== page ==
Review: Silver in the Wood

When Silver in the Wood first came out, I heard so much praise for Emily Tesh’s fairy story that I was almost afraid to read it. How could anything live up to that hype? But I am thrilled to say that this novella did not disappoint me. I loved every page of this little gem, and if you enjoy British folklore, queer romance, and sly humor, then I suspect you will love it, too.

Silver in the Wood reveals its mysteries slowly. Sure, you can infer a lot from the blurb on the back of the book (which is just enough to let you know what sort of a book this is), but the full depth comes through one small detail at a time, often revealed with little to no explanation, but arriving with enough frequency that I never felt the truth was being hidden. I almost felt like the plot was flirting with me, letting me make the connections and revealing itself in its own time. Fortunately, Emily Tesh is not nearly as reticent as her narrator, Tobias Finch.

Tobias is the sort of terse, taciturn, anti-social character who could very easily turn into a caricature of mountain masculinity. He lives alone in the woods, completely isolated from the townsfolk, who fear and avoid him. Fortunately, we can tell from the very start that he is much more well-rounded than that description might suggest. For starters, he has a cat. And in the very first paragraph, he invites a young man into his home to get out of the pouring rain. As the scene progresses, we also learn that Tobias has a wonderful, wry sense of humor, a generous spirit (he lets the young man – Henry Silver – stay the night in his bed as it appears that the rain will never let up), and a great depth of personality.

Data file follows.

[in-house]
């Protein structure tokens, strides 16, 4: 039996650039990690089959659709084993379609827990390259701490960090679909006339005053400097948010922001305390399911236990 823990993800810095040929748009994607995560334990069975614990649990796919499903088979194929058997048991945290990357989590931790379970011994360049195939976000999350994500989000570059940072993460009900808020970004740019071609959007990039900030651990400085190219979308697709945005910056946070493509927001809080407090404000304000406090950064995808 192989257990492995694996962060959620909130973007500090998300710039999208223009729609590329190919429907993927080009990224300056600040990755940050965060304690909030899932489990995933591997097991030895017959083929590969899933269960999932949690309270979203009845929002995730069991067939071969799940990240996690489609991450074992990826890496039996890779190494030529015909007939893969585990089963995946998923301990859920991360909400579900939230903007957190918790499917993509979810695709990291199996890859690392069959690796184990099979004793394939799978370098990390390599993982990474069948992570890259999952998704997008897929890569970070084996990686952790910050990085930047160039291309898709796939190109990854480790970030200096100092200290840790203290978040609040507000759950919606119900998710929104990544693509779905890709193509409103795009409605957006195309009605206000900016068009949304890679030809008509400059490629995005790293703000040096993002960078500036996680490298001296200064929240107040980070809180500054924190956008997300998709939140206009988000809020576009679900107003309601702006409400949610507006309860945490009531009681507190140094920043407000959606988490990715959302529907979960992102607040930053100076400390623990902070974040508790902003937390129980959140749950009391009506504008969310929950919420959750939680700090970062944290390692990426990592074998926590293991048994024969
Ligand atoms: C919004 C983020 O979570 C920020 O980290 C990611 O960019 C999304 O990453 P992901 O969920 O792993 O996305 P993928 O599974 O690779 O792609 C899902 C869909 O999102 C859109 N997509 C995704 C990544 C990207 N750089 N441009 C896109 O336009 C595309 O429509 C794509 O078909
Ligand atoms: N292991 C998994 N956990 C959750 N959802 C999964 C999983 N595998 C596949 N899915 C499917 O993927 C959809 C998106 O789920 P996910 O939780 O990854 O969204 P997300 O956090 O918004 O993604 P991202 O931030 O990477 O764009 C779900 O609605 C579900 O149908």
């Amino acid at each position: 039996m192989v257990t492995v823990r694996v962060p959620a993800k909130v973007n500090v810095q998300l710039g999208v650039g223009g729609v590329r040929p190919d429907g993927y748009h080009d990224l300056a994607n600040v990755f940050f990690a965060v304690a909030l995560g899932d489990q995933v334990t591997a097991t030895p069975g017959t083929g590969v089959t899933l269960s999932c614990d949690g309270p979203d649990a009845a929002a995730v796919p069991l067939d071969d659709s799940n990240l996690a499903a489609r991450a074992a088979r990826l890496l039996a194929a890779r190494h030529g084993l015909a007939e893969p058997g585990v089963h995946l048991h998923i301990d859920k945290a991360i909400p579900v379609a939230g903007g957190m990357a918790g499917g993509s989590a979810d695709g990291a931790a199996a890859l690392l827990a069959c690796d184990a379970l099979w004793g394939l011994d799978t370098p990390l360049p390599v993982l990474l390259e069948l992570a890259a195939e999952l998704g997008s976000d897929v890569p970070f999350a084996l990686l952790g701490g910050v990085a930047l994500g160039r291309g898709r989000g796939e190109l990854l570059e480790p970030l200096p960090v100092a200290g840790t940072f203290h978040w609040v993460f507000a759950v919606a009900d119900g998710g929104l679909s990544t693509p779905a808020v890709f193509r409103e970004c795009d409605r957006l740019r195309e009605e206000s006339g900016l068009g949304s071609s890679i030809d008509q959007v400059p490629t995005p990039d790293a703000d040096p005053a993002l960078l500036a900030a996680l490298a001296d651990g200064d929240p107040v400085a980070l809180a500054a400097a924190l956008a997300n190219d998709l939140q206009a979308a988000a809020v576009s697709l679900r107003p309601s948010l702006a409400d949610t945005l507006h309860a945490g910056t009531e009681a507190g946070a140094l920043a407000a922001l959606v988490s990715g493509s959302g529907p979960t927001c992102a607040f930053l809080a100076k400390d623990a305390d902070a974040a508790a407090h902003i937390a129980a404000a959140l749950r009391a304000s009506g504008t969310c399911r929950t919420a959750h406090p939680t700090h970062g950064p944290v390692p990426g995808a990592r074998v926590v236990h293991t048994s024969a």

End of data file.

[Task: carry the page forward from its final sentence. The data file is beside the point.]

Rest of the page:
At it’s core, this is a simple story, of love, of time, and of the slow-kindling of hope from despair. Those may be grand themes, but the story itself never forgets the wood that holds them together. I love the setting of this story, which is both symbol – the wood is always a symbol, in every fairy tale – and also a real, growing presence. The sensory details that turn the general concept of a wood into something specific are all aptly chosen.

Forests exist outside the boundaries of human civilization. They are where people go to lose themselves, and also to be found. By that metric, Tobias Finch has been lost for a long time when this story begins. I’ve focused a lot on how beautiful this book is, and how much joy it brought me. Both of those things are true. However, they are not the whole truth. This is a story that does not shy away from the darkness, though it also refuses to linger there, and I am grateful for both of those choices.

I frequently had to pause my reading of Silver in the Wood to just let the sheer joy of a tiny moment or big feeling wash over me. It’s a short book, only 105 pages, but it never feels rushed. The story is as spacious as the woods in which it takes place. I highly recommend this book for the next time you are feeling a bit down, and you need something beautiful and true. This is not the book for when you just need a light distraction, but is a wonderful choice if you want something that goes a little deeper, with a hint of melancholy, but the promise of contentment.

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